Fresenius Kabi unit admits it hid records from FDA inspectors—and settles with DOJ for $50M
Fresenius Kabi Oncology fell afoul of the FDA in 2013 when the agency discovered employees had hidden records before a manufacturing inspection. Now, the drug ingredients manufacturer is admitting fault—and has reached a deal with the U.S. Department of Justice to put the investigation to bed.
The Fresenius Kabi unit agreed to pay a $30 million fine, forfeit another $20 million and plead guilty to concealing and destroying records ahead of a 2013 FDA inspection in Kalyani, India, Justice Department prosecutors said.
The company also promised to set up compliance and ethics programs to prevent future violations in its cancer drug manufacturing process—including regular reports to the DOJ, Germany’s Fresenius Kabi said in its own statement.
The company “sought to obstruct the FDA’s regulatory authority and prevent the FDA from doing its job of ensuring the purity and potency of drugs intended for U.S. consumers,” Brian Boynton, DOJ acting assistant attorney general, said in a release.
Those records would have exposed manufacturing that fell short of FDA standards, court documents said—and by impeding the agency’s inspection, Fresenius Kabi Oncology “put vulnerable patients at risk,” Boynton continued.
The investigation hinges on a manufacturing plant in Kalyani, India, that turns out ingredients for cancer drugs that ultimately make their way to the U.S. The government alleges that plant managers told employees to purge records showing its manufacturing operations broke with FDA requirements.
Before the FDA inspectors arrived, Kalyani staffers deleted damaging spreadsheets and removed computers, hard-copy files and other materials from the plant itself, the documents said.
The FDA slapped Fresenius’ Kalyani plant with a warning letter after that 2013 inspection and dinged the plant again in 2017, citing “repeated failures” that suggested the “facility’s oversight and control over the manufacture of drugs is inadequate.”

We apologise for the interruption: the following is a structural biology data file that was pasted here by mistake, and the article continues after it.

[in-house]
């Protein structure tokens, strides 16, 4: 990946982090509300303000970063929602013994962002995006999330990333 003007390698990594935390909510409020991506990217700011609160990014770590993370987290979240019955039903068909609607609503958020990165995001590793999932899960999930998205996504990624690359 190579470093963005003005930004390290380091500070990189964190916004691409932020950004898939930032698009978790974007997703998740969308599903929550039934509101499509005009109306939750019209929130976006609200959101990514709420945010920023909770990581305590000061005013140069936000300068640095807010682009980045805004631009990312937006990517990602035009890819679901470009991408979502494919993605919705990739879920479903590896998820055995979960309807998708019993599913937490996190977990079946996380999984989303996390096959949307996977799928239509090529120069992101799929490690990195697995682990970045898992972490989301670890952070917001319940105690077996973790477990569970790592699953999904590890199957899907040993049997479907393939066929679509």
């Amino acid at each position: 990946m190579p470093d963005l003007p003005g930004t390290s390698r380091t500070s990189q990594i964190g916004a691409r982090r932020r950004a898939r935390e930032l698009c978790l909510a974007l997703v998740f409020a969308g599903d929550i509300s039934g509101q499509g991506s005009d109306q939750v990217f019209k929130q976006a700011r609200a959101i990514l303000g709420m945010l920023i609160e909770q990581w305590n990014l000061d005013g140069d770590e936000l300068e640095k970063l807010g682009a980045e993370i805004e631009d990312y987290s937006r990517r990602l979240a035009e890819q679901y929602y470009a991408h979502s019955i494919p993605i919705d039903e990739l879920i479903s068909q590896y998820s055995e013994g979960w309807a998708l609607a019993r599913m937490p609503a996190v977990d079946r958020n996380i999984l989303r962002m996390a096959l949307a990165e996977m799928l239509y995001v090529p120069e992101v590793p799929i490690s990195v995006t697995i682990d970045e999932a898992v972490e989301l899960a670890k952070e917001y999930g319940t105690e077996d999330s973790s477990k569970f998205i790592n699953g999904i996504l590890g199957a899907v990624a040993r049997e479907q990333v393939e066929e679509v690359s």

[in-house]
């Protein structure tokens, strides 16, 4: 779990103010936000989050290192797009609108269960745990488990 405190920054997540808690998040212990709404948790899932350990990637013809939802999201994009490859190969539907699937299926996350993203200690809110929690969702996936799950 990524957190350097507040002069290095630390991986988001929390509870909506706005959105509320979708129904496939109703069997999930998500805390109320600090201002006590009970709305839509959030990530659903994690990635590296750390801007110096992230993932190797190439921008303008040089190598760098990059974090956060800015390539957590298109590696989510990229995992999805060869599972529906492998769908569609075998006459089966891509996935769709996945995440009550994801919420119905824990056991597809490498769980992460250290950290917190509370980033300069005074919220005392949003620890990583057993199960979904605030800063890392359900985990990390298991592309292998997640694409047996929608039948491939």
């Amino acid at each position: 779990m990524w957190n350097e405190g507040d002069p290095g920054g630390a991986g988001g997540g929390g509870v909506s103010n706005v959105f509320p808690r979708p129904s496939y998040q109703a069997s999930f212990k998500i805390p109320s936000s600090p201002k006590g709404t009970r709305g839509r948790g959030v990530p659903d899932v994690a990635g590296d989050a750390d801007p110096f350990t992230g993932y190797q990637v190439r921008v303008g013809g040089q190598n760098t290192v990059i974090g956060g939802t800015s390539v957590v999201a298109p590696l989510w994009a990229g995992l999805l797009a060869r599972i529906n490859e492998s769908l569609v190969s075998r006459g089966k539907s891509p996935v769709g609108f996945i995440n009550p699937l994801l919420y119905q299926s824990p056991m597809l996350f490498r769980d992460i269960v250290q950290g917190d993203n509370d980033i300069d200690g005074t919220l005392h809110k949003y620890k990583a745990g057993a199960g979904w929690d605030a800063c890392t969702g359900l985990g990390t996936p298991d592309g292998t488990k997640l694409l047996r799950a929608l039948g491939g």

Fresenius Kabi Oncology was swift to notify the FDA when it discovered some of its Kalyani employees had hindered the inspection, parent company Fresenius Kabi said in a release. Those staffers broke Fresenius’ compliance standards, code of conduct and values—and promptly lost their jobs. Fresenius made the events public in July of 2013.
Products made at the Kalyani plant were within specifications and corrective actions were put in place years ago, Fresenius Kabi said. Since then, the plant has been fully operational; it continues to produce ingredients for drugs made in the U.S. to treat U.S. patients, Matthias Link, SVP of corporate communications at Fresenius Kabi, said via email.
Fresenius Kabi Oncology wasn’t immediately available for comment.
“While we are pleased to have reached this resolution, we regret that such events happened years ago in one of our plants,” Mats Henriksson, CEO of Fresenius Kabi, said in a statement. “In line with our commitment to highest ethical and quality standards, we immediately and consequently took all necessary measures to remedy the situation in full cooperation with the authorities.”